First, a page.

After a few minutes of them coming forward with a bit more confidence, we at least got hold of the ball and played it around a bit – just a bit, mind. Grigg chased a long ball down the left and won a throw, but Hume wandered offside as we tried to pass it forward. Grigg was off again, this time playing it back to Power, and we had to go back to go forward yet again as they closed us down all over the pitch. A spot of patience go the ball out to Gooch, and his cross was knocked behind for a corner. Gladwin and Wright had a bit of a tussle as we waited for it to be taken, earning a chat with the ref, then Scowen’s kick to the near post was headed behind by Jerome. O’Nien was first to the cross, but he’d climbed up his opponent’s back to get there and the whistle went for a free.
On 56, Grigg went wide on the left again, and turned to find Power, who put it back out to O’Nien, who slid it through to Hume – the cutback from the line looked really tempting from my couch, but found nobody. A lovely move which deserved better, I think. As the hour ticked by, Gooch picked up a rebound and fed Willis - but the cross showed why Willis is a defender and not a winger as it sailed straight out of touch. Oh dear.
A corner was won after Jerome flattened O’Nien but play was allowed to go on, with a yellow being shown to their man before the kick was taken. Unfortunately, they cleared it then replaced Walker with Carlton Morris. Hume’s ball to Grigg didn’t stick, and ran through to the keeper as Graham and Maguire warmed up. Gooch was away down the right, rolled across the goal – and missed by Grigg, surely ending his afternoon, according to the screams from my couch. From me. Just stick your leg out, man Will. Leadbitter was caught very late by Morris, who got yellow as Maguire made way for Maguire on 67. His first action was to take a free which was deflected for a corner on our right, but that was cleared as well, ending up as a throw our throw on the right. We put together a decent period of possession and pressure, Hume cutting it back again but not quite close enough to Maguire on the edge of the box. A nice ball in from Maguire, only for Hume to knock it behind rather than in – with Denver arguing that a defender had got the last touch. It had been the last touch for Grigg as Graham came on with 72 gone. Danny had removed the need for constantly putting his hair behind his ears by the clever application of a little man-bun. Let’s hope it makes a difference, and that he has a few more chances than Wyke has been provided with so far.
O’Nien Maguire, and Hume worked well together for the latter to see his cross blocked for another corner, but the ref was allowing sort of physical contact in the box and another free was conceded. Gladwin made way for Cargill immediately after this, as the visitors seemed to sense that they were getting close to a rare away win, even if there was still a quarter of an hour to go, as, no matter how much we pressed, we didn’t get through.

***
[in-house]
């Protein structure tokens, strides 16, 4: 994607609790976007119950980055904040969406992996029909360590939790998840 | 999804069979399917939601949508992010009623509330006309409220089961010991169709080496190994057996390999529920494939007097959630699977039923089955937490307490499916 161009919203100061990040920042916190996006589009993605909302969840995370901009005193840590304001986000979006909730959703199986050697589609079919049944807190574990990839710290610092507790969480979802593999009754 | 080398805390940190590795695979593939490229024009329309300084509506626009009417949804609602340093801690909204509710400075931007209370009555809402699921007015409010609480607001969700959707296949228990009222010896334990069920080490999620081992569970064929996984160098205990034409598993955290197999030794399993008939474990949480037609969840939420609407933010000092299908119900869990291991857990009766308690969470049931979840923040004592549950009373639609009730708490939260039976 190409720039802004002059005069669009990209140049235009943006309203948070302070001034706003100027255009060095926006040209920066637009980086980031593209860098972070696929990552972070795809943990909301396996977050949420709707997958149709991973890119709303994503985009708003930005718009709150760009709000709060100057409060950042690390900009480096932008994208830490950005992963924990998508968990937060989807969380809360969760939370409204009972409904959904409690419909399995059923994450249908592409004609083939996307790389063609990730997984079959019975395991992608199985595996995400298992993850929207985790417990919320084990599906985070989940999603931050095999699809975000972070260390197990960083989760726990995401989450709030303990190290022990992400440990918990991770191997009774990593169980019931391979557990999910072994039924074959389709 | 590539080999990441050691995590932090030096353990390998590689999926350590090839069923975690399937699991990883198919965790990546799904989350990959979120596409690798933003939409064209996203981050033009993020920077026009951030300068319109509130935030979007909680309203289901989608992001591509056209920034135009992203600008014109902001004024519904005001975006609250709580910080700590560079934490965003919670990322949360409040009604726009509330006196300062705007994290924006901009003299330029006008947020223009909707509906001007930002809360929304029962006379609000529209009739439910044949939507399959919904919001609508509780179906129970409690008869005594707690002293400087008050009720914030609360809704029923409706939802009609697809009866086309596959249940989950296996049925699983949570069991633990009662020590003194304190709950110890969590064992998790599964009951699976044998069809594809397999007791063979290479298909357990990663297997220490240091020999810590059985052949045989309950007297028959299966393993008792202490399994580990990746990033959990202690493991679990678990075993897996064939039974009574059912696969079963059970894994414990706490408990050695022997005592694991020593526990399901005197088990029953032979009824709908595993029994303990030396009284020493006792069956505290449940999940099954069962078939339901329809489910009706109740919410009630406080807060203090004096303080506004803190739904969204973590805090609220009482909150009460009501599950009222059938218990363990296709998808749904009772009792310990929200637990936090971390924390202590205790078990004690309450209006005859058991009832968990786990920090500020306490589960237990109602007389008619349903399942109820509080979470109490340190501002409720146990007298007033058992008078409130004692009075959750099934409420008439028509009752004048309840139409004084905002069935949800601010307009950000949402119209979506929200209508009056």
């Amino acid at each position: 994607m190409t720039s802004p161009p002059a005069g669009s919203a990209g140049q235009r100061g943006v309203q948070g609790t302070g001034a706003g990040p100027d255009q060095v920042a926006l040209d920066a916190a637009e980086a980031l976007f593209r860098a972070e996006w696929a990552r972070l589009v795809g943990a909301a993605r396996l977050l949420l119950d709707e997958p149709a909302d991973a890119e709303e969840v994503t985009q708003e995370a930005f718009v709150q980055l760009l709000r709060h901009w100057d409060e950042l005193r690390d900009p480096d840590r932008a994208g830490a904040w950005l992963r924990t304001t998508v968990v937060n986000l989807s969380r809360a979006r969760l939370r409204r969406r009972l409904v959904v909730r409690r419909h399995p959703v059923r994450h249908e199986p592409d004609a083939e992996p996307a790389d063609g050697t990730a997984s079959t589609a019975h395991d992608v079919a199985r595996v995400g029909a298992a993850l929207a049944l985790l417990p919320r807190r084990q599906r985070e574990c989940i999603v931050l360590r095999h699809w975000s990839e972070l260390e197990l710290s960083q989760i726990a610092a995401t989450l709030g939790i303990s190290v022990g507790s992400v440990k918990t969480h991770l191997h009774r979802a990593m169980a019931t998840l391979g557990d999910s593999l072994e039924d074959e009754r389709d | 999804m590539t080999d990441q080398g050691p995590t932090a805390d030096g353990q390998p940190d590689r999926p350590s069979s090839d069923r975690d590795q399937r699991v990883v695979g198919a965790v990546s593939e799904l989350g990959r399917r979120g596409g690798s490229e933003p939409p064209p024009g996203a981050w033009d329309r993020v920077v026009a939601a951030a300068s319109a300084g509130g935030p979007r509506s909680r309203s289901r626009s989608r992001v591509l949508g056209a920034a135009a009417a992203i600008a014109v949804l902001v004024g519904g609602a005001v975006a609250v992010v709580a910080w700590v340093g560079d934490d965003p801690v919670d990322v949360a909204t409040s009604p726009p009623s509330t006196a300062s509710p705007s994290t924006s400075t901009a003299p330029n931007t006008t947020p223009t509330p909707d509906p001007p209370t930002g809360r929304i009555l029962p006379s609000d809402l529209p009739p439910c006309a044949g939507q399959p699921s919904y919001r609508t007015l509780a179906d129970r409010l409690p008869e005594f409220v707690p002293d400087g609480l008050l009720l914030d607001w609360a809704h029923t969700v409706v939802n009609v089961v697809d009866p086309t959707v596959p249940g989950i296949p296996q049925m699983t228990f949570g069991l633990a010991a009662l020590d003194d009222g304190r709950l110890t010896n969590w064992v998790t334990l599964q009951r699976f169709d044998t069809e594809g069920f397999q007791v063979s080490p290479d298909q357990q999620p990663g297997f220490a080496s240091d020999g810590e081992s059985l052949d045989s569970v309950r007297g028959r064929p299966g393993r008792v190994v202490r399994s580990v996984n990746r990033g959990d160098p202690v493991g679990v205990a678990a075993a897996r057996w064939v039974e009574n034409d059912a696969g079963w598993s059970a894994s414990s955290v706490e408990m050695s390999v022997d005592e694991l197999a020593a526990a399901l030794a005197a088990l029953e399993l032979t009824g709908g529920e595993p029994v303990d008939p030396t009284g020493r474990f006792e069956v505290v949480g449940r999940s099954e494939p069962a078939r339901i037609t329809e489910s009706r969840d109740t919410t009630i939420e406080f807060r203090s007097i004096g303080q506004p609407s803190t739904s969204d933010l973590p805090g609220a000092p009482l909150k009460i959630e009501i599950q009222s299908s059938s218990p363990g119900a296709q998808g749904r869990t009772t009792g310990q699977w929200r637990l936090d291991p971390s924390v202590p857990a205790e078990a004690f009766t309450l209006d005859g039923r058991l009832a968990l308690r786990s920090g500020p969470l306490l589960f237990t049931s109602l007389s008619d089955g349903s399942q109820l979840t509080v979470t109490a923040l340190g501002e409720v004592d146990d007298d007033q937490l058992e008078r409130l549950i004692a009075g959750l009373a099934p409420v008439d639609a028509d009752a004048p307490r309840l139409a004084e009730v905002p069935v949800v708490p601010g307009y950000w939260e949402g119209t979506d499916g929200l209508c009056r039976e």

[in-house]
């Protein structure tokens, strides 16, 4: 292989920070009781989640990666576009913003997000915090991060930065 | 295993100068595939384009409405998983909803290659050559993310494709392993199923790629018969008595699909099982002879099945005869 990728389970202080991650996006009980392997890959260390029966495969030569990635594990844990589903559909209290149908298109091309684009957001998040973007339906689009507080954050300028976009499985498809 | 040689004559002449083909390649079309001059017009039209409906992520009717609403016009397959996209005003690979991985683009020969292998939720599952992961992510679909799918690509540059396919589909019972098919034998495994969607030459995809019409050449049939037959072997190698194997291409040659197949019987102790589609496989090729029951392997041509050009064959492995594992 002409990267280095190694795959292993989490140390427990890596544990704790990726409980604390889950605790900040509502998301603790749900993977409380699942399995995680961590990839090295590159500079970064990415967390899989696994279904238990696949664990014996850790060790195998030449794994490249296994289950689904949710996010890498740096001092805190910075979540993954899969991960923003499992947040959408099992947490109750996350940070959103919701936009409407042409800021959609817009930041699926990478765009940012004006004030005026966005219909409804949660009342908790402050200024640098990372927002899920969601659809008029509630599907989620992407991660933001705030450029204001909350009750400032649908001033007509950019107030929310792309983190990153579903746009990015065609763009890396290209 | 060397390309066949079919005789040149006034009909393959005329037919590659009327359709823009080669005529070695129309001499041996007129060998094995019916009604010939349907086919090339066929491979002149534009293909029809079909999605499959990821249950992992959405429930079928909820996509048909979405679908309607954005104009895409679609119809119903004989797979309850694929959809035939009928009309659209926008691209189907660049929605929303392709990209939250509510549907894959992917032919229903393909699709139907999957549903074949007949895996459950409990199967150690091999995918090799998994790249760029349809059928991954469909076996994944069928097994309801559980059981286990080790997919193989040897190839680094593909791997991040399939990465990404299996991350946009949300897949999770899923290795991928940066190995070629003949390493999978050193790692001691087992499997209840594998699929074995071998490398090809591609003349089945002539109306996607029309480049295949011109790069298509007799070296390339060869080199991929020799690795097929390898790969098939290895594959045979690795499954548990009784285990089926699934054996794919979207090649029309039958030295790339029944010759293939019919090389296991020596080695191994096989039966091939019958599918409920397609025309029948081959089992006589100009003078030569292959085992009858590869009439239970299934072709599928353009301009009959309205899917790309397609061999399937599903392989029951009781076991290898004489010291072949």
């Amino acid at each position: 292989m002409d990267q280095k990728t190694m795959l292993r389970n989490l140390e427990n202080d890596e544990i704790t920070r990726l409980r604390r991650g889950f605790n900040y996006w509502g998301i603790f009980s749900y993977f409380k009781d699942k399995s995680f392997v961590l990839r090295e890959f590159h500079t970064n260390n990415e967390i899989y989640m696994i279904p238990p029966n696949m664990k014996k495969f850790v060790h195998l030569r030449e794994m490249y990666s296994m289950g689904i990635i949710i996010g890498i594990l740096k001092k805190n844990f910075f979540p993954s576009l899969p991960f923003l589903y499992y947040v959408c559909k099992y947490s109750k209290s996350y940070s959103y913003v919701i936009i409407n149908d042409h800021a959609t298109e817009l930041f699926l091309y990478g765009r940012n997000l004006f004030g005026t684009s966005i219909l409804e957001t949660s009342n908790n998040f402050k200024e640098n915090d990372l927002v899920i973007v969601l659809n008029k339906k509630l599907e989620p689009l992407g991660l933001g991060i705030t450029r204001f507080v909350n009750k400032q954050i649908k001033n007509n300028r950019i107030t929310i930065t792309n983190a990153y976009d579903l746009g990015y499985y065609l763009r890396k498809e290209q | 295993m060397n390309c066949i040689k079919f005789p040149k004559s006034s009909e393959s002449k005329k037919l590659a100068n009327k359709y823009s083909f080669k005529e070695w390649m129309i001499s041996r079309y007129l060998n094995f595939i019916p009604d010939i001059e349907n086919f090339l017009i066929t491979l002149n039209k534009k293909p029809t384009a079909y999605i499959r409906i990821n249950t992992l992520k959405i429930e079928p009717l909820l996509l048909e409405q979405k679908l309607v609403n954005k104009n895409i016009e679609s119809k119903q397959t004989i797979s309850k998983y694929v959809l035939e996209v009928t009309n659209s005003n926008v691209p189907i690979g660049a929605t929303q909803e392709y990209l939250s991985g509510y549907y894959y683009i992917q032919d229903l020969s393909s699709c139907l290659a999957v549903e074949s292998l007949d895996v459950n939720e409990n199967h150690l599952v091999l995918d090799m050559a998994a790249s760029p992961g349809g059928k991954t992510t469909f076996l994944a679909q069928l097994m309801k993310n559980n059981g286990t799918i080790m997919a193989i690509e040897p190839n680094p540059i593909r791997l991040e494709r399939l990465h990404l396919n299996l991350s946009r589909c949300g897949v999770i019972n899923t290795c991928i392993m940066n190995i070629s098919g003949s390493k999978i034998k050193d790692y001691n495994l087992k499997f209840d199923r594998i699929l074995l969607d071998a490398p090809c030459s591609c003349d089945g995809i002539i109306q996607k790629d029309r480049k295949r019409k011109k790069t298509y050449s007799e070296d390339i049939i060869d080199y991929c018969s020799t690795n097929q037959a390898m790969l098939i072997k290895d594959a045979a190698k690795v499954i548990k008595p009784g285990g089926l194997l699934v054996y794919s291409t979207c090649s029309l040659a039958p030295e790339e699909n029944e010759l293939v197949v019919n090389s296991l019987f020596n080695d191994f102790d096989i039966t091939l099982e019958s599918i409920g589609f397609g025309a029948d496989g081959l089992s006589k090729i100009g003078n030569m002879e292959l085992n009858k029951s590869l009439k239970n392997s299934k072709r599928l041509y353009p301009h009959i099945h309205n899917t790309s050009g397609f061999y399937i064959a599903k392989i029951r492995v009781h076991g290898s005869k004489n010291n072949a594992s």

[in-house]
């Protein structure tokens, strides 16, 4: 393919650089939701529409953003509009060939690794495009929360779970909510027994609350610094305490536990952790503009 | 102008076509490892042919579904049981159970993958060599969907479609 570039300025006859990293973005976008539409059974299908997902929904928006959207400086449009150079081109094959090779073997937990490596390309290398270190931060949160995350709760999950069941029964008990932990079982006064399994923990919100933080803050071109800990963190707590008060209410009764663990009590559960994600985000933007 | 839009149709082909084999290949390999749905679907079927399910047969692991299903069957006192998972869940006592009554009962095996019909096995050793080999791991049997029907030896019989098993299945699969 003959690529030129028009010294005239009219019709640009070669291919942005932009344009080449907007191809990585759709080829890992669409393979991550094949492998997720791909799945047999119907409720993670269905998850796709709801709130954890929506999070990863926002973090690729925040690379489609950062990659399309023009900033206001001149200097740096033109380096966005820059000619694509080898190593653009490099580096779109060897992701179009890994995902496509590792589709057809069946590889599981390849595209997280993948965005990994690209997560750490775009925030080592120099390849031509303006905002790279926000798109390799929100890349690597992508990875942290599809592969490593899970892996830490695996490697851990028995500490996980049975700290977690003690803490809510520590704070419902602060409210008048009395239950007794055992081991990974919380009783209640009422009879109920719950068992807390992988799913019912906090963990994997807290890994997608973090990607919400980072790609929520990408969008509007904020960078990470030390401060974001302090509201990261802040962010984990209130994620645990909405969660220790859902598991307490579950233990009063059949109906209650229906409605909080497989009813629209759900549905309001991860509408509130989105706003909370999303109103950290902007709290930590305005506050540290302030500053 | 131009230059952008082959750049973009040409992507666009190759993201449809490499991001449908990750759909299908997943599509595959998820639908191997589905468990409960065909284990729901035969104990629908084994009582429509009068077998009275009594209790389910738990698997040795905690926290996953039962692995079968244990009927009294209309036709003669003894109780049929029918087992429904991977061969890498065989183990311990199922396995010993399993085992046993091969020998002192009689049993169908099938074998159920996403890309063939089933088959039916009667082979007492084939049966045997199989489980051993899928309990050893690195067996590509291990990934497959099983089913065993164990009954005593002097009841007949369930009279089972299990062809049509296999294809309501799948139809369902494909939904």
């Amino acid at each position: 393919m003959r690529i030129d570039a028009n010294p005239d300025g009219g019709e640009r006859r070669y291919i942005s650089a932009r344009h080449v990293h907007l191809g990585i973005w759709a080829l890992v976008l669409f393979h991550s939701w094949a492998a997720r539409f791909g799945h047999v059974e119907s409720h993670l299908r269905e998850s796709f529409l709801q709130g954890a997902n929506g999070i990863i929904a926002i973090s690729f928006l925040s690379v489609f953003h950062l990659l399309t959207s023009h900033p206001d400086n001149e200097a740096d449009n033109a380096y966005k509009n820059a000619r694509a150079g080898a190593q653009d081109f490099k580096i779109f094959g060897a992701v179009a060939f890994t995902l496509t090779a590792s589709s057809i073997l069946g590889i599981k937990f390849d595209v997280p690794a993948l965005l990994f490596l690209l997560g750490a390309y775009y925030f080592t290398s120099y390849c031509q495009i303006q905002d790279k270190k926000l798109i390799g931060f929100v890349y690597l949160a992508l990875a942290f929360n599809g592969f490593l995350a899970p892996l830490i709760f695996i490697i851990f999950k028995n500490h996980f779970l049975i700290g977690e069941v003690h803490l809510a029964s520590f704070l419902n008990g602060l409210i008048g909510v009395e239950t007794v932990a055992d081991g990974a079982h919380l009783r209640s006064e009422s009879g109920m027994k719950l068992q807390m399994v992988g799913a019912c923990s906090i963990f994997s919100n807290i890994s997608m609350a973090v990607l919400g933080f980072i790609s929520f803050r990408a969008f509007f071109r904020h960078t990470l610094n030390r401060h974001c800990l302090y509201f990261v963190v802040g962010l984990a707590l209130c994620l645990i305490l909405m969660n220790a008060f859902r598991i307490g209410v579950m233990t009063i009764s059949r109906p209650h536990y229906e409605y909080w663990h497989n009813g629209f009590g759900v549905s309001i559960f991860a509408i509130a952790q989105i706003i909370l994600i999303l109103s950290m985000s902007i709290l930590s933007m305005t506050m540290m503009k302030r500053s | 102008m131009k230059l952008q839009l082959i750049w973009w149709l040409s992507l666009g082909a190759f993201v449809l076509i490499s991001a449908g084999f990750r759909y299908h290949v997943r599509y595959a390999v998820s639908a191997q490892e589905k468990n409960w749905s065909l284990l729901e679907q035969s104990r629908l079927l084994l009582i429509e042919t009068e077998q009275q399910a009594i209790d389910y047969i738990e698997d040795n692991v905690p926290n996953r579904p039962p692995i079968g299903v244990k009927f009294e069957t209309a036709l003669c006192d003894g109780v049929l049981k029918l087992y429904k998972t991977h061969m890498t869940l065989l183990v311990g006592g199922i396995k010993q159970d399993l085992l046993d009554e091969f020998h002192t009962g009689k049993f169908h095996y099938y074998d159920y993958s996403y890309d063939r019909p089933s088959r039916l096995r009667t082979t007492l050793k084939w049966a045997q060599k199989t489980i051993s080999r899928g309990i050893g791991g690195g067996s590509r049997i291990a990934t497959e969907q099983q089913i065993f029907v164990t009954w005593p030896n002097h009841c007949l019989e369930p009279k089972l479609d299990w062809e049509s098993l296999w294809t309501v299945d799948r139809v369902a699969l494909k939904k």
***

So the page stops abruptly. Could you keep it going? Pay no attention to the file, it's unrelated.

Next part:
As yet another attack was repelled, this time with the EFL commentator commenting “Graham looks interested”, which is a start, I suppose, their Thompson popped a hamstring (ouch) as he chased up the pitch. On came Sorenssen in his place after O’Nien out the ball out. Ten minutes to save the world, Lads…and Gooch went for it, ending up in a heap as he tried to get into the box bit with no free-kick awarded. Hume burst to the edge of the box and lashed it a shot that took a deflection and had me celebrating – until realised it had hit the keeper’s boot and not the back of the net. We needed a great save by Matthews to keep us in the game as Sorenssen played it across to Fraser after a quick break, dashing off his line to block near the edge of the box.
On came Diamond for Willis and five minutes of fresh air and fun, and O’Nien moved to the right with Gooch on the left – where he promptly ran out of space on the edge of the area and lost the ball. Considering the amount of the ball we’d seen in the second half, the number of chances we created was pretty poor bordering on awful. Five added minutes were announced just after they broke and flashed a shot across the face of Matthews’s goal. Maguire found Gooch and his lopping cross was met by Graham at the back post – but headed straight at the keeper. The partnership was repeated, with Graham knocking it to Maguire, who was challenged, then we looked like we’d levelled when Power got a shot away in the box, but Fisher was down very well to tip it past the post. Close, and Gooch won another corner on the left, with Matthews dashing into the box – but Wyke got there first and headed beyond the back post. Last chance? Possibly, but we sent it long towards their goal and they hoofed it back, and that was it. What did I say about ominous? Their first away win since September last year, the first time they’ve beaten us - proving beyond doubt that nobody breaks that sort of run like SAFC.
Man of the Match? Gooch and Hume tried to play the wingback roles, but with the visitors having done their homework, they couldn’t get in as many crosses as we’d have liked, and when they did, Grigg managed to either not be there or not get the vital touch. Maguire provided more creativity in the short time he was on the pitch than the central midfield in the previous hour and a bit – Leadbitter sort of excluded, as that’s not really his job in this formation – so my vote goes to him. Take heed, Parky and stop leaving your best player on the bench.